Furthermore, because the victims and mischief at issue in Lindsay's tax and mail fraud convictions differ, the convictions need not be grouped as part of a criminal plan that is "ongoing or continuous in nature" under § 3D1.2(d). We reject Lindsay's argument that example three in § 3D1.2, comment. (n.6) requires the grouping of these convictions. That guideline example involves the offenses of wire fraud and mail fraud, not mail fraud and tax evasion. The analogy that Lindsay seeks to draw is not apt.
For these reasons, we conclude that the district court's application of a multi-count sentencing analysis did not constitute plain error. Accordingly, Lindsay's sentence enhancement under § 3D1.4 remains valid.
The final issue brought to us for consideration is the assertion that the district court erred when it refused to reduce Lindsay's sentence for acceptance of responsibility. Determination of acceptance of responsibility is a question of fact reviewed under a clear error standard. See United States v. Mitchell, 113 F.3d 1528, 1533 (10th Cir. 1997). "The sentencing judge is in a unique position to evaluate a defendant's acceptance of responsibility. For this reason, the determination of the sentencing judge is entitled to great deference on review." U.S.S.G. § 3E1.1, comment. (n.5). A district court's determination concerning whether a defendant has accepted responsibility should not be disturbed "unless it is without foundation." United States v. Amos, 984 F.2d 1067, 1071-72 (10th Cir. 1993).
Based on our review of the record, we conclude that Lindsay's numerous efforts to obstruct justice are inconsistent with acceptance of responsibility and provide ample foundation for the court's denial of this downward adjustment. See United States v. Tovar, 27 F.3d 497, 499 (10th Cir. 1994); see also United States v. Hopper, 27 F.3d 378, 383 (9th Cir. 1994) (noting that appellate courts consider whether the defendant's obstructive conduct is inconsistent with the defendant's claim of acceptance of responsibility). The record reveals that Lindsay behaved in an unruly manner during prior proceedings. For example, Lindsay persistently resisted the court's request that he either swear or affirm that he would testify truthfully. He refused to comply with court security procedures, failed to review court correspondence on which his name appeared in all capital letters, and was non-responsive to questions posed by the court. Lindsay also engaged in an apparent effort to undermine the administration of justice by filing numerous frivolous documents with the district court. Even though Lindsay lessened the prosecution's trial burden by admitting his failure to file or pay taxes, by failing to object to the government's exhibits, and by refraining from witness cross-examination, for the reasons discussed above, the record nonetheless supports the district court's determination that Lindsay's behavior is inconsistent with acceptance of responsibility. The district court's refusal to award Lindsay a sentence reduction for acceptance of responsibility does not constitute clear error.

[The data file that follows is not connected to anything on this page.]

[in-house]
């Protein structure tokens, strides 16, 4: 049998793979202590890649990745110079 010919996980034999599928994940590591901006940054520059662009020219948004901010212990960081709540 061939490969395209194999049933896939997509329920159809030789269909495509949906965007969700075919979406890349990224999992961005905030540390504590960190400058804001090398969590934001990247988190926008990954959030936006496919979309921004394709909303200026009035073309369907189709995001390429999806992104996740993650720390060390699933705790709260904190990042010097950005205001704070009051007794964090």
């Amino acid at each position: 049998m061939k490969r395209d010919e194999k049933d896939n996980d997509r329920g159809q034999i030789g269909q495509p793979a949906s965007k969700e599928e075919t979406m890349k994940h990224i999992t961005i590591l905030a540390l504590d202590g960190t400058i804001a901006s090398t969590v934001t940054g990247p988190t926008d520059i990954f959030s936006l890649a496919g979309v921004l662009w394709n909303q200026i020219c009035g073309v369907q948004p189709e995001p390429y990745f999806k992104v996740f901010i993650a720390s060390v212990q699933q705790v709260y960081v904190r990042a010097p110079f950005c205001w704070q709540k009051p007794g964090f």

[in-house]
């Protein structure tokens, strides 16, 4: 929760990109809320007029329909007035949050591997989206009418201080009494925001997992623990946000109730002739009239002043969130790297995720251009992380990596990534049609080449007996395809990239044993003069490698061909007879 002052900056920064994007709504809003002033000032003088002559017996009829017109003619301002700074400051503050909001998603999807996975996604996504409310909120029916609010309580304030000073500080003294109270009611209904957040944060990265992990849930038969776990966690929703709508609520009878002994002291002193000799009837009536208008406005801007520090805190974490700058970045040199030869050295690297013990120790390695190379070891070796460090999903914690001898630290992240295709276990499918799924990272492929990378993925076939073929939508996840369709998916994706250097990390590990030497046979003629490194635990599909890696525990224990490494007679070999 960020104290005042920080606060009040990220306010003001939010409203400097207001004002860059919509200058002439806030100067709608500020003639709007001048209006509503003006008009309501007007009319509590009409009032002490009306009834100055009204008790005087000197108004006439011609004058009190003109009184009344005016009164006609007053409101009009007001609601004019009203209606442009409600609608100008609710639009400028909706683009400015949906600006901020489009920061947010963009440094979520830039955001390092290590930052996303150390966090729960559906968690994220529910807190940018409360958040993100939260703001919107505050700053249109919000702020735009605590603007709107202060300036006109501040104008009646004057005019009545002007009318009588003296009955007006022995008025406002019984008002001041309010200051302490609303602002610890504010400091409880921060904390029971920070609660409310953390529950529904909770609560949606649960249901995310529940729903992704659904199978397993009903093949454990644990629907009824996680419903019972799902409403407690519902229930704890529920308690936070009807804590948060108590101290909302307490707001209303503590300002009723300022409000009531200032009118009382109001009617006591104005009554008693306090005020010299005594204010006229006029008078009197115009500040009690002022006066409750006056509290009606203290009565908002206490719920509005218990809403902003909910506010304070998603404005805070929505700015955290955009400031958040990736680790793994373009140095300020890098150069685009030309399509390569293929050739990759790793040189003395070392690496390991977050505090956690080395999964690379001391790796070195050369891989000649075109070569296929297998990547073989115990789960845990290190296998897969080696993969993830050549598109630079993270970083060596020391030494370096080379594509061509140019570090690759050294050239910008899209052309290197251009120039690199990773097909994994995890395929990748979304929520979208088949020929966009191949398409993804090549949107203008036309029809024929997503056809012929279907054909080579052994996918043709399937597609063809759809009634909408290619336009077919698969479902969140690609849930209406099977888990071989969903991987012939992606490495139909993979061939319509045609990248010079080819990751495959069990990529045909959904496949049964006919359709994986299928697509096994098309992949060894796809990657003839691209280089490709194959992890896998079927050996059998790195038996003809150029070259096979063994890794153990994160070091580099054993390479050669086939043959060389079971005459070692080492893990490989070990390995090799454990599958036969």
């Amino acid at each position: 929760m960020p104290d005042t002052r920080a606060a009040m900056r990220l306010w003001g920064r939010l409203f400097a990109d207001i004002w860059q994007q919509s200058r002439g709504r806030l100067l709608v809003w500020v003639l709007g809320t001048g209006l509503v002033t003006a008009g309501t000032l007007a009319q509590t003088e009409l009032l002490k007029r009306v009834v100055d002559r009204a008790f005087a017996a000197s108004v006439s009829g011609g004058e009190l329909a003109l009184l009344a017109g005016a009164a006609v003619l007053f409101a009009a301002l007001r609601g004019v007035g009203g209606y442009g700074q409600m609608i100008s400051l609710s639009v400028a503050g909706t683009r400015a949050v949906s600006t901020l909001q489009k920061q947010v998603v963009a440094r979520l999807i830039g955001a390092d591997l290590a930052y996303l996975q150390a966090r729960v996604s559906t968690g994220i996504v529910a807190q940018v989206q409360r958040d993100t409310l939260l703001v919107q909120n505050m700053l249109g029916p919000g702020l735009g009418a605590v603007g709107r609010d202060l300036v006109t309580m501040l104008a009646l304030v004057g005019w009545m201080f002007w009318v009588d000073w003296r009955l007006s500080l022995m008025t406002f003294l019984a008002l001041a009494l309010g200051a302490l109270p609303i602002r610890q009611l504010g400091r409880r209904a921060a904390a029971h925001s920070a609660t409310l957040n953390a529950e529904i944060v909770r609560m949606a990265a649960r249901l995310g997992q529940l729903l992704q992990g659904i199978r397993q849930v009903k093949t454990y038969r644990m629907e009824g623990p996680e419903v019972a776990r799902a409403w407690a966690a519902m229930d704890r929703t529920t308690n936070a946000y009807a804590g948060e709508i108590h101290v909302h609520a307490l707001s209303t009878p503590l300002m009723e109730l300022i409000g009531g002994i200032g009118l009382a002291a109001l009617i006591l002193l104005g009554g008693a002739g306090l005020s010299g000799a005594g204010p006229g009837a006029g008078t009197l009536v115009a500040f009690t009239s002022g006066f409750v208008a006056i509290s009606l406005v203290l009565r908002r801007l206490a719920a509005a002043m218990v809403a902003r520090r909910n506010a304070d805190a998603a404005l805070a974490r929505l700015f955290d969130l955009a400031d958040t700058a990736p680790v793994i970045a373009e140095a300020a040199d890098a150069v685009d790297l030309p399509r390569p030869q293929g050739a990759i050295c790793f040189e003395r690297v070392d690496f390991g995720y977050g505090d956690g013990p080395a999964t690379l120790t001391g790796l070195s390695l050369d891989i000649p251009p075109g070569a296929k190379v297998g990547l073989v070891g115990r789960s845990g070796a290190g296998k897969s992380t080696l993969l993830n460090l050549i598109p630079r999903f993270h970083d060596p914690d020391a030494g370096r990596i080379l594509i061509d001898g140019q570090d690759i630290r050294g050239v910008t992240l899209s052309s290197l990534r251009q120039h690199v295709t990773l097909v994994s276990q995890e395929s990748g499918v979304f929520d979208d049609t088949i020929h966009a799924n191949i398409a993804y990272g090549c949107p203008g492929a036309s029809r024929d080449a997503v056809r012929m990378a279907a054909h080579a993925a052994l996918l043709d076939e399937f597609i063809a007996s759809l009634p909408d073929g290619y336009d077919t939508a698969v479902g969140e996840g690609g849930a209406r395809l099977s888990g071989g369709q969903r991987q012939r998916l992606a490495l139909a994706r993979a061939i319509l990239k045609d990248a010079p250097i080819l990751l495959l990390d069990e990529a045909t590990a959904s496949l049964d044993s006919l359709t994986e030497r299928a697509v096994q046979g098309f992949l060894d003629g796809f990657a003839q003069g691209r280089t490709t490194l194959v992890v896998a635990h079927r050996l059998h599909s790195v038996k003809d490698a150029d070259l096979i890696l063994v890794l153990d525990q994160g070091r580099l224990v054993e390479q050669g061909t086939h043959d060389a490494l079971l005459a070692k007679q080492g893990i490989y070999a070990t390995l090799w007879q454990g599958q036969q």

We AFFIRM all of Lindsay's convictions except for his bank fraud convictions, which we REVERSE and REMAND to the district court with directions to VACATE.7 Because we conclude that Lindsay's sentence remains valid, we AFFIRM the district court's sentence determination.
The fact that Lindsay proceeded pro se before the district court does not immunize him from resulting prejudice to his case. The right of self-representation is not a license to violate relevant rules of procedural law. See Faretta v. California, 422 U.S. 806, 834-35 (1975).
The Court also noted a distinction between a good faith, irrationally or unreasonably held belief that a provision of the tax code is inapplicable to oneself, which could constitute a good faith defense by precluding a finding of willfulness, and a studied conclusion, like Lindsay's, that the tax code is unconstitutional, which could not constitute such a defense. Cheek, 498 U.S. at 205-07.
We conclude that despite our decision to reverse Lindsay's bank fraud convictions, the offense level calculated pursuant to U.S.S.G. § 2F1.1(b) (1) (I) for the mail fraud conviction, with which the bank fraud convictions were previously grouped, remains the same. We agree with the government that Lindsay's mail fraud offense caused sufficient loss to render him eligible for the sentence level he received. In sentencing Lindsay, the district court found a total loss of $342,352.02, and enhanced his sentence level by eight points in accordance with § 2F1.1(b) (1) (I), which applies to losses of between $200,000 and $350,000 arising from offenses involving fraud or deceit. Even without the losses attributable to his bank fraud, Lindsay's mail fraud still implicates approximately $276,000 of intended loss and therefore still qualifies Lindsay for the eight-point sentence enhancement. Our decision to reverse the bank fraud convictions thus does not affect this offense level determination.